Fortunately for us, your experience here at Virginia Tech has fitted you with a strong moral compass. It’s written on the seal of this great university.
That I may serve.
That is my charge to you today.
But before I finish, this wouldn’t be a graduation speech if I didn’t have some life advice for you as well. I want you to get your full money’s worth.
Let me tell you about the incredible importance of a phone call a week.
Some of you are probably thinking you make way more than one phone call a week.
And others are surprised to hear that some old people like me still talk on the phone.
But hear me out.
My brother and I both went to VMI. He’s two years older than me.
Every Sunday, we went together to the same phone booth to call our mother and father.
Let me explain – a phone booth was a person-sized box. You climbed inside, where there was the equivalent of a cell phone. You put coins into a slot, and it would let you make a call for a few minutes.
Or, if you were like my brother and me and didn’t have any money, we called “collect”—
Ok, that means we called for free … because we first called the phone company and convinced them to charged our parents for the call.
So we charged them money to ask if they would send us more money in the mail. The only difference now is you all probably text them, and they Venmo you the money instead of call. No call needed.
That weekly call was a touchstone. No matter what we were doing, every week we called and told our parents we were doing ok, and that we loved them.
Over the years, I’ve continued that practice, making at least one call a week for one specific reason: just to tell someone in my life how much they mean to me, and I’m thinking of them.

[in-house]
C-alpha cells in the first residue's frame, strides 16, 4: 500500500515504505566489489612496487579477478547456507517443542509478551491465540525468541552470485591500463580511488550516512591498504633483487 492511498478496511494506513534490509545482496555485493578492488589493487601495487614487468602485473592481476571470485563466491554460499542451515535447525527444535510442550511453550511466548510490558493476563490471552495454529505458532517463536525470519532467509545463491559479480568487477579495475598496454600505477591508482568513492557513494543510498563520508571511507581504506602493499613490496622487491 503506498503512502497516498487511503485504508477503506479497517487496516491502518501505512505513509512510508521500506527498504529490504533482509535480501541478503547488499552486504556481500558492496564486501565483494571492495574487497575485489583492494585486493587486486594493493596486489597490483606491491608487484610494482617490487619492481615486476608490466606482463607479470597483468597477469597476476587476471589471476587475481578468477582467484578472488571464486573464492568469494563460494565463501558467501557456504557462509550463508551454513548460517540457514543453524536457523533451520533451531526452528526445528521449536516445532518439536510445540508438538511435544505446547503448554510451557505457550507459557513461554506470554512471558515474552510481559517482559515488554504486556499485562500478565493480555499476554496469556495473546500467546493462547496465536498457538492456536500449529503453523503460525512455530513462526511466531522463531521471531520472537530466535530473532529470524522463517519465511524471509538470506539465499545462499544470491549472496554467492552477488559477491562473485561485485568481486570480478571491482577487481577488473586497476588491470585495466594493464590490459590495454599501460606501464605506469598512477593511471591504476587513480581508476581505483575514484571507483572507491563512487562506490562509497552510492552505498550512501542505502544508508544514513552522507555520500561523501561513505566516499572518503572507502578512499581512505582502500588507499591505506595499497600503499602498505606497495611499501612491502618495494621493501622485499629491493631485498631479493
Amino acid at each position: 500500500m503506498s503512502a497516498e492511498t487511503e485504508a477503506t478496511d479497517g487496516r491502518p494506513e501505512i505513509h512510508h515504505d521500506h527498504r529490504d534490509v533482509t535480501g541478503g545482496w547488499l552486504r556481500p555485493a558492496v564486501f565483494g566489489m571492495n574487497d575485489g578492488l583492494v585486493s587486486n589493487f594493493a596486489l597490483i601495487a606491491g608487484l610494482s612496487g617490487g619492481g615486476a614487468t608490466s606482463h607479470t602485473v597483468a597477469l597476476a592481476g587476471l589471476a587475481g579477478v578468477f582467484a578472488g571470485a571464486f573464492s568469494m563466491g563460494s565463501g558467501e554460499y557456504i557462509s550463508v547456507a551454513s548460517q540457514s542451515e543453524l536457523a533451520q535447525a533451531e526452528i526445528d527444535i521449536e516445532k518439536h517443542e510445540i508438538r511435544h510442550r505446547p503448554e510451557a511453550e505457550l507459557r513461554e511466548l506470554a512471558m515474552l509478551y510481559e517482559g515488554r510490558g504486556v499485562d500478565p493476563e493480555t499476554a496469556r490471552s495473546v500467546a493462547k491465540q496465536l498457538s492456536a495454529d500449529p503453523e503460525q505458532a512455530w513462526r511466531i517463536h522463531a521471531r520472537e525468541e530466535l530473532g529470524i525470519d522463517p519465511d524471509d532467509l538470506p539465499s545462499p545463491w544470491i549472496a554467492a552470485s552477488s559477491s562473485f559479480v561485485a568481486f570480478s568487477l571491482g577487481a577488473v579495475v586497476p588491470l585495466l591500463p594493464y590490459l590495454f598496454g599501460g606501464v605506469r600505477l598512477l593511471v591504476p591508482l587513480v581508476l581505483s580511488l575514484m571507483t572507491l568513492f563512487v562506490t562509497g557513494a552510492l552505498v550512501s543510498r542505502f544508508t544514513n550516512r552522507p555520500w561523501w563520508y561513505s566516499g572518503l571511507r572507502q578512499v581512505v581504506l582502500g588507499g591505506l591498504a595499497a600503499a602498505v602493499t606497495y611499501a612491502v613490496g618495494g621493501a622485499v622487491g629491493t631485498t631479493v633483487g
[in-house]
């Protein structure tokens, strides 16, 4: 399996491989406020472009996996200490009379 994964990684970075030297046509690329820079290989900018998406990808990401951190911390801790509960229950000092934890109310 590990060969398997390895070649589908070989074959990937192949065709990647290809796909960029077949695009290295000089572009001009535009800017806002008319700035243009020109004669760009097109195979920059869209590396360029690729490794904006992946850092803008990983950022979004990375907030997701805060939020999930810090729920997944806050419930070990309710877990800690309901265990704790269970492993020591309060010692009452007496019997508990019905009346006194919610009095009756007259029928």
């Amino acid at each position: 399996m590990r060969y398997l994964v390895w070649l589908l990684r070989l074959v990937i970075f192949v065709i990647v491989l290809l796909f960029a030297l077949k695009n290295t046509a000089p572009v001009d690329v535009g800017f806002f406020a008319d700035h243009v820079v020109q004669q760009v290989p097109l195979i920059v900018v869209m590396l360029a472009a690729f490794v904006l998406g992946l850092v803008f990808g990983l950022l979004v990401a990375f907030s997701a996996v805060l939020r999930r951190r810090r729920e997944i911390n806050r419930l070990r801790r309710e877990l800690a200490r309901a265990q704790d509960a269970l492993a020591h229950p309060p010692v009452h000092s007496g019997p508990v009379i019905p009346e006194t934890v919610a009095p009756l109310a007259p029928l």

Those calls aren’t just for the people I’m calling. They’re for me too. For me, they’re a reminder that no matter what’s happening in my life, no matter how high or low I’m riding, nothing is more important than the relationships I keep.
Not jobs, not politics, not money – not even Virginia Tech football.
That one call a week keeps my feet planted where they’re supposed to be – with the relationships that define our lives, more than any of those other things.
If there’s anything you learn as a doctor, it is that life is short and the most valuable things in our life are there with us at the beginning and the end – our families and our friends.
I know you’re going on to do great things. Virginia Tech is a great university and you worked hard to get through here.
It’s virtually impossible to predict what will happen in your lives after this day.
I can tell you for sure that no one, myself included, would have looked at the skinny kid from the Eastern Shore and VMI and said “there’s the 73rd Governor of Virginia.”
But I’ve had a wonderful and supportive family.
My brilliant and beautiful wife Pam is way out of my league. I outkicked my coverage there. And Wes and Aubrey are the best kids a dad could pray for.
And from seeing them, you can assume that no matter what highs or lows might come in life, I’ll be ok.
So my hope for you is that no matter what you do, you will put relationships first. If you do, the other things will come – and no matter what happens, you will have the people you need to build a life worth living.
I hope you will begin this chapter of your life by making at least one call a week to someone who means something to you.
Sunday is Mother’s Day, and that would be a great time to start your calls.
But whoever you call, make the call.
Tell them—I’m just checking in. I’m wondering, how are you? What you’ve been up to. What’s going on.
It’s even okay to tell people you love them.
It’s good for them to hear it, and it’s good for you to say it.
So let’s make a pact, right now.
One call a week. No typing, no texting. Just voice, maybe Facetime. Ask what’s up. And if it’s right, say, I love you.
In fact, why don’t we all start right now?
Turn to the person next to you, and say, What’s up?
And later today, after this ceremony, I hope you’ll find someone who helped you get to today’s graduation, and tell them, very simply, thank you and I love you.
Do that, and everything else will be fine.